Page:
Learn more

Buy the book

For readers

Publishers' sites

Paperback · 423 pages
ISBN 978-0-12-374515-6 [US]
ISBN 978-3-89864-620-8 [DE]

Project 2: Comparing Coverage

In this project, you write a tool that collects and compares the coverage of multiple program runs.

Your Task

Obtain and compare coverage information to detect anomalies. Proceed in three steps:

Step 1: Obtain coverage.

To obtain coverage, you must know which statements have been executed. The Python method sys.settrace(func) sets the global trace function to func; it is invoked whenever a new function is entered. func can return a local trace function which is then invoked for every line of the current function. Here's a full description of sys.settrace(); you may also wish to look up internal types such as code or frame objects.
  1. Start by extending an existing program (such as XMLProc from Project 1) with a tracing function. Have your tracing function first report the called functions; then extend it to report the covered lines. See the lecture slides on comparing coverage for an example.
  2. Store the coverage thus obtained in memory and write it to a coverage file when the program exit. (Hint: use the atexit module to define a function to be called at program exit.)
  3. Generalize your approach to form a separate module which only needs to be imported and activated to provide coverage for the current program—for instance, as
            import coverage
            if __name__ == "__main__":
                # remainder of execution
  4. Generalize further: Make a stand-alone program (say, coverage.py) that takes another Python program p as argument (as well as p's arguments). Your tool should invoke p and determine its coverage.

    Here's a hint on how to invoke p from your program. The following piece of code sets up the arguments for p; its file name is stored in args[0], and args[1]... contain p's arguments.

    	sys.argv = args
    	import __main__
    	sys.path[0] = os.path.dirname(sys.argv[0])
    	execfile(sys.argv[0], __main__.__dict__)
  5. Be sure to have docstrings for every function which describe its purpose. Have a README file (or other appropriate help) that describes how to use the coverage module and/or how to invoke the coverage tool.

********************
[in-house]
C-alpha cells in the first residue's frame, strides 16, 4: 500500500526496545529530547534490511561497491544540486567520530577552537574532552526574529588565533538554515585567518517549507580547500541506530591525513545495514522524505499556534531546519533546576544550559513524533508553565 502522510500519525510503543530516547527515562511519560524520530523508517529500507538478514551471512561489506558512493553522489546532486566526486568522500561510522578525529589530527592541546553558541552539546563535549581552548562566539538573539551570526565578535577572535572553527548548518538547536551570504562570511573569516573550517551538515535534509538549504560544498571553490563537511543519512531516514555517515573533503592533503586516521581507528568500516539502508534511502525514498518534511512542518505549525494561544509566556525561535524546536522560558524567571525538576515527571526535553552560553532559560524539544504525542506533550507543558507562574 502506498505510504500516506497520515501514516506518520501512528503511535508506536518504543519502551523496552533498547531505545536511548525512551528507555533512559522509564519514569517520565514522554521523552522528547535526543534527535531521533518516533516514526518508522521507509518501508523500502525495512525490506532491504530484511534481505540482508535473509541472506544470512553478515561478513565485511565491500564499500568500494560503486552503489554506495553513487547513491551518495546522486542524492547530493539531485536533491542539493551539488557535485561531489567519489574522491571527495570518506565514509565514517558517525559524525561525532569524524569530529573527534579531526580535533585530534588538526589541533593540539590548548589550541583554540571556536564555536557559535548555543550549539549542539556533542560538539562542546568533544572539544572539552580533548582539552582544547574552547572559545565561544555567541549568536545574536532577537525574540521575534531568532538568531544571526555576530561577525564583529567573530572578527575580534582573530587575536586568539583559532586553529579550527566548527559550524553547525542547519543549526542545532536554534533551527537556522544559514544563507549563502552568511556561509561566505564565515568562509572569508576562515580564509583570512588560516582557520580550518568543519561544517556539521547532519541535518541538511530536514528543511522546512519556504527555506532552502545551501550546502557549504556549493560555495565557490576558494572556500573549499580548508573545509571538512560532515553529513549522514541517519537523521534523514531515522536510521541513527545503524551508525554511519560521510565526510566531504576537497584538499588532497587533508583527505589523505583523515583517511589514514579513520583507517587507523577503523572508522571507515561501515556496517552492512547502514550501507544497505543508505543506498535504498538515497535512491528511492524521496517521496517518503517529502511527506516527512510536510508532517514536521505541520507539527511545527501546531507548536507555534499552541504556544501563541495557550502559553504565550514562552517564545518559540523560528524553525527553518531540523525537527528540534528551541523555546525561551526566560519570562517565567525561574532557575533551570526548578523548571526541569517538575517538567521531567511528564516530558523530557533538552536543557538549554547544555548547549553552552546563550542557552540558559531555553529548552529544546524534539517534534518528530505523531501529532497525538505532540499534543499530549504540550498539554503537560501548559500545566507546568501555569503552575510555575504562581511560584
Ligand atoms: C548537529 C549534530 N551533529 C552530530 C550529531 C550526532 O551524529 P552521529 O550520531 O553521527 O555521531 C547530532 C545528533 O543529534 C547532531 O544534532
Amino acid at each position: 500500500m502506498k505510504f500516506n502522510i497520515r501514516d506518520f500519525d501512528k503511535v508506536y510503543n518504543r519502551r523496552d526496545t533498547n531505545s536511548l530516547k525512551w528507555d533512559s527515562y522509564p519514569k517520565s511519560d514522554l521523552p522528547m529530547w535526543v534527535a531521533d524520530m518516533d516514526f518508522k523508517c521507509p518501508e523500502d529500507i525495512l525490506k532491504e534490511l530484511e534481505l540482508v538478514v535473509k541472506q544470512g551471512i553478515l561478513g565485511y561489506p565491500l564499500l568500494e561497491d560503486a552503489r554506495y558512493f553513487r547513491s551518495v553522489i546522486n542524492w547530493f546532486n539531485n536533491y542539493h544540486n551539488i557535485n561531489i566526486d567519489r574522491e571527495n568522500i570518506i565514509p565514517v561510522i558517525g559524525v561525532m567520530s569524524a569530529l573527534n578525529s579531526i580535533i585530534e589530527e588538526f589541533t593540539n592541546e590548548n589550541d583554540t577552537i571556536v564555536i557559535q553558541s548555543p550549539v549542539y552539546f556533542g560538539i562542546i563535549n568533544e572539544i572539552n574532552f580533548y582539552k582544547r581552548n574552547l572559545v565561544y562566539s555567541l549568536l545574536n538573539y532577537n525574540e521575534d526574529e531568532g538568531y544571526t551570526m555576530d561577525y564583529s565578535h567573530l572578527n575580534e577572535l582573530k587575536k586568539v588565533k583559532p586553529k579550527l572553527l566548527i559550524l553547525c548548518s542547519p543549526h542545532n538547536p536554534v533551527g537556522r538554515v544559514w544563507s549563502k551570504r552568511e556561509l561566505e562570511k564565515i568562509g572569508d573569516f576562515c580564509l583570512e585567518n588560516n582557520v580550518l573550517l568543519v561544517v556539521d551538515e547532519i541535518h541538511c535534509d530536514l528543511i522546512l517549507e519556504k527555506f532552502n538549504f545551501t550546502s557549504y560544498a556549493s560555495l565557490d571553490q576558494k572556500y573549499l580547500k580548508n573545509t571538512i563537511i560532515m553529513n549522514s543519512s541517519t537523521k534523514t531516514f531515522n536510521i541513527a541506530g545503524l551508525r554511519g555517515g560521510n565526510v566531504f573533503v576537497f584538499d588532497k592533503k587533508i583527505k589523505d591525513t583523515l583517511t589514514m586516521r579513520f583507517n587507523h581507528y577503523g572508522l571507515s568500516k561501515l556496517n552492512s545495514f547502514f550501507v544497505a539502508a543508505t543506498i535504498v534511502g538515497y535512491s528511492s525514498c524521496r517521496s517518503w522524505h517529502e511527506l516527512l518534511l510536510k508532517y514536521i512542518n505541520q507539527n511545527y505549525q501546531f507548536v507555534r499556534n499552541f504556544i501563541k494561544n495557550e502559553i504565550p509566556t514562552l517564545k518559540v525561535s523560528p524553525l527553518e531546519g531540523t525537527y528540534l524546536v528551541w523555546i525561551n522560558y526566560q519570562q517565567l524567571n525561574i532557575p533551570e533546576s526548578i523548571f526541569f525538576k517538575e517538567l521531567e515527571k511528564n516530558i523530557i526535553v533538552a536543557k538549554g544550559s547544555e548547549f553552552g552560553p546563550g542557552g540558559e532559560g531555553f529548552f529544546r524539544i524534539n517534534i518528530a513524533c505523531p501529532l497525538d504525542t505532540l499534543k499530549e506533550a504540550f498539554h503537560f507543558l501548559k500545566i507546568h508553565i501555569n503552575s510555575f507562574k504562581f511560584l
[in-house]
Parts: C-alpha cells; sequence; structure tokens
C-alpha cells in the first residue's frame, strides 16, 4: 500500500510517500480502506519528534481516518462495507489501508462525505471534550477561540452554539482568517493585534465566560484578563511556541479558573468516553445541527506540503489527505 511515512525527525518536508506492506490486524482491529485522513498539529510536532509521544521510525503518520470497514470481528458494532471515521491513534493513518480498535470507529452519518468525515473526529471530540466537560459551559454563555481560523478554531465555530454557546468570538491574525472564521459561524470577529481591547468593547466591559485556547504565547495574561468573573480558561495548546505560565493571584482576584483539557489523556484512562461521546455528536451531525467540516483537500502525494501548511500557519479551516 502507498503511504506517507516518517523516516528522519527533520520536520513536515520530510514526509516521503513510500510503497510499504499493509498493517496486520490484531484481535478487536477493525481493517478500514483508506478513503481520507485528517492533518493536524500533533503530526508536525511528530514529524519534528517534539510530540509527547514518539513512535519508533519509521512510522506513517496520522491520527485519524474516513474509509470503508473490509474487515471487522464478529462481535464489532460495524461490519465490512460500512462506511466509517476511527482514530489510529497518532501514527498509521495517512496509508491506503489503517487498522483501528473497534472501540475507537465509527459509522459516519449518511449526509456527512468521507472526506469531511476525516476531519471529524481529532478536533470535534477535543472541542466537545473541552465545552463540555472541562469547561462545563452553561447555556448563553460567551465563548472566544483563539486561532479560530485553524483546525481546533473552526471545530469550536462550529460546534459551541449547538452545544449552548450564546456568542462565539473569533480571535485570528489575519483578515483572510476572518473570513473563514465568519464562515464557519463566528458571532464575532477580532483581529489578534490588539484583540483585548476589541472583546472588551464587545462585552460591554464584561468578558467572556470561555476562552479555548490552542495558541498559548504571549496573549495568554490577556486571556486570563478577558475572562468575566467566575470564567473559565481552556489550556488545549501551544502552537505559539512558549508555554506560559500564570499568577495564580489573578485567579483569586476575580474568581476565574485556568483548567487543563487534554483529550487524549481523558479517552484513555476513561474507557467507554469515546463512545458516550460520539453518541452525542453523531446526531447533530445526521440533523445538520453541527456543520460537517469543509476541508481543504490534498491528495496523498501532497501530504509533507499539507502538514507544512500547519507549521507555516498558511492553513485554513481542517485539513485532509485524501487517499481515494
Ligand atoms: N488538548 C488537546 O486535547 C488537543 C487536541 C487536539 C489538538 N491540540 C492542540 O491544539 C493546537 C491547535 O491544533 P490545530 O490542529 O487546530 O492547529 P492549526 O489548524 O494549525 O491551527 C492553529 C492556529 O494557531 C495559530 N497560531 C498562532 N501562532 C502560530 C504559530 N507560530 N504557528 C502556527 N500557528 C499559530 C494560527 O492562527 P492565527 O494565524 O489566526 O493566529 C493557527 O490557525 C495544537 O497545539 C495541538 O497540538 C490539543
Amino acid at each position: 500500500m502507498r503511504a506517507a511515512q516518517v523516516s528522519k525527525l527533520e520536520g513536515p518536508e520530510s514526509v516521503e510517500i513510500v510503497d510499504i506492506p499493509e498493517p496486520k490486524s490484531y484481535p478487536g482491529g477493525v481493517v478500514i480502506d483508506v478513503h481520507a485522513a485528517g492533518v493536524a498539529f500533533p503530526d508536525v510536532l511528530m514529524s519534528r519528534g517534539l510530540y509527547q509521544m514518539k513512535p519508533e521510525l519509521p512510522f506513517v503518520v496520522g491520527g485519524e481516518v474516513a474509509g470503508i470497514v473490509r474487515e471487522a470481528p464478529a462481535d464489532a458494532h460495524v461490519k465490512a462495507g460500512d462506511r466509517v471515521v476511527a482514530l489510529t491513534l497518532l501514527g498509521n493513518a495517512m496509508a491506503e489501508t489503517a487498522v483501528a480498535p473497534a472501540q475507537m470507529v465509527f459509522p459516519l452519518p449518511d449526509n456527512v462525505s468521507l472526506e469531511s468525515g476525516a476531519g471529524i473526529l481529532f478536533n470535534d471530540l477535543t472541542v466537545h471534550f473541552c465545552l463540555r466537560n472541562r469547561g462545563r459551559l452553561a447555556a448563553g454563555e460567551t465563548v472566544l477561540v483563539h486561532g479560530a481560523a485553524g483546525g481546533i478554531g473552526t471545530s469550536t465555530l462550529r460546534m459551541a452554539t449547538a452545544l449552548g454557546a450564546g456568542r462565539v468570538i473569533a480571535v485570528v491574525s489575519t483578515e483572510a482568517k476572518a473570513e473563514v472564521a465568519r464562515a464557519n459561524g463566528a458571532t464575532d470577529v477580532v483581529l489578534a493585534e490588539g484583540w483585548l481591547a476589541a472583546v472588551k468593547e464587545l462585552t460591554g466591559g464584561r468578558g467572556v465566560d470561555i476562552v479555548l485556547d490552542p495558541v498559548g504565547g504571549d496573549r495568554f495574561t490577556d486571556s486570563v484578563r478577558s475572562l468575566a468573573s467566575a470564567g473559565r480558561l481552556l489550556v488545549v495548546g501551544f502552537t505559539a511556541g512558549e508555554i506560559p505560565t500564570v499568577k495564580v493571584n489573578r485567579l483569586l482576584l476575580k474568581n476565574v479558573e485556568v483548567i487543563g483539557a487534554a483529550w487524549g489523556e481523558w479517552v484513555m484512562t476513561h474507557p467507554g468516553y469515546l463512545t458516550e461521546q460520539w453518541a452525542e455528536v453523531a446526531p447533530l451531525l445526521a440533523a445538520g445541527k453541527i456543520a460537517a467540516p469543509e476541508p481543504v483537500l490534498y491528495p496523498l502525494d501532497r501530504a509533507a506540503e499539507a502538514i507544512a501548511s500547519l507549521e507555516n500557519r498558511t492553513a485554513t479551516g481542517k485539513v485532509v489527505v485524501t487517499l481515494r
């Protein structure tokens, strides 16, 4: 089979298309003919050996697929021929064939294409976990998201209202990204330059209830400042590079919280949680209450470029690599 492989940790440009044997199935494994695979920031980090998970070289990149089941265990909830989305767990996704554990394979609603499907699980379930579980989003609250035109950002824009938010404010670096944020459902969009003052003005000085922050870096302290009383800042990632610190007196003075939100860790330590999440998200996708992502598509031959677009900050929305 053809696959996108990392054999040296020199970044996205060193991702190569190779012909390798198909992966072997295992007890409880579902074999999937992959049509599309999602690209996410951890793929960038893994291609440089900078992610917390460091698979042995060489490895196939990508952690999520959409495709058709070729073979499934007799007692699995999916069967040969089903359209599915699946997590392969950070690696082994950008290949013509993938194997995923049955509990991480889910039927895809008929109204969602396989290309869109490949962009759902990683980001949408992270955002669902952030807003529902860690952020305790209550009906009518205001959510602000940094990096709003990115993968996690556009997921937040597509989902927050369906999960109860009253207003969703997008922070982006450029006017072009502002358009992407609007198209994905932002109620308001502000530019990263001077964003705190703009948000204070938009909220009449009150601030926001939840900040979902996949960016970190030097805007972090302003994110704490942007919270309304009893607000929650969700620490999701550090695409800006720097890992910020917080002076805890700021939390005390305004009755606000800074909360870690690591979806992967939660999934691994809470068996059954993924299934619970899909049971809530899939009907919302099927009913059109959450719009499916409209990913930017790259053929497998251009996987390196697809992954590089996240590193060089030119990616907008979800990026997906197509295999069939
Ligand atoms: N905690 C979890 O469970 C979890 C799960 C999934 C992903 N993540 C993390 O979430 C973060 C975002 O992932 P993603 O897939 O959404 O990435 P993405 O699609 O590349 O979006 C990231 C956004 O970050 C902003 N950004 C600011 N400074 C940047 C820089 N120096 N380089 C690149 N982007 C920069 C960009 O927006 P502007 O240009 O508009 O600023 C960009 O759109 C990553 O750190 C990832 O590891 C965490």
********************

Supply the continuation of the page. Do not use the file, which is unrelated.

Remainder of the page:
Step 2: Compare coverage.

Collect the coverage information of multiple test runs.
  1. Present the following information as a plain file, giving the percentages as numbers next to the source line:
    • The percentage of failing test cases in the test cases that executed that line
    • The percentage of test cases in all test cases that executed that line
  2. Present your information as a HTML file, using hue and brightness to highlight individual lines, in the style of the Tarantula tool:
    • bright(s) = max(%passed(s), %failed(s))
    • hue(s) = red hue + %passed(s) / (%passed(s) + %failed(s)) x hue range
    (Hint: use HTML tags <font color="rrggbb">...</font> to set the color of a piece of text.)

Step 3 (optional): Implement an advanced method.

Implement one of the following extensions to coverage comparison:

Nearest Neighbor

Rather than comparing against a combination of all passing runs, it may be wiser to compare only against one passing run---the so-called ``nearest neighbor''. Extend your tool such that it picks the passing run with the most similar coverage and compares only against this run.

For details, see Renieris and Reiss, Fault Localization with Nearest Neighbor Queries (ASE 2002).

Note: You do not need to implement the exact method of Renieris and Reiss; it suffices if your tool picks a "nearest neighbor". Which measure of similarity do you find most effective?

Call sequences

Some failures come to be only through a sequence of locations. Extend your tool such that it determines which sequences of locations (either statements or functions) occur only in the failing run.

For details, see Dallmeier et al., Lightweight Defect Localization for Java (ECOOP 2005).

Note: You do not need to implement the exact method of Dallmeier et al.; it suffices if your tool compares sequences of locations. Which kind of location and which length do you find most effective?

Test cases

Demonstrate your techniques on two programs:
  • The middle program and its test runs as described in the book.

    You do not need to create unit tests for this example; it suffices to contrast the failing run with the passing runs.

  • The XMLProc parser from Project 1.

    The XMLdata archive contains a number of passing and failing test inputs. For each of the three failing test inputs, demonstrate how their coverage differs from the passing test inputs.


Get the book at Amazon.com · Amazon.de
Comments? Write to Andreas Zeller <zeller@whyprogramsfail.com>.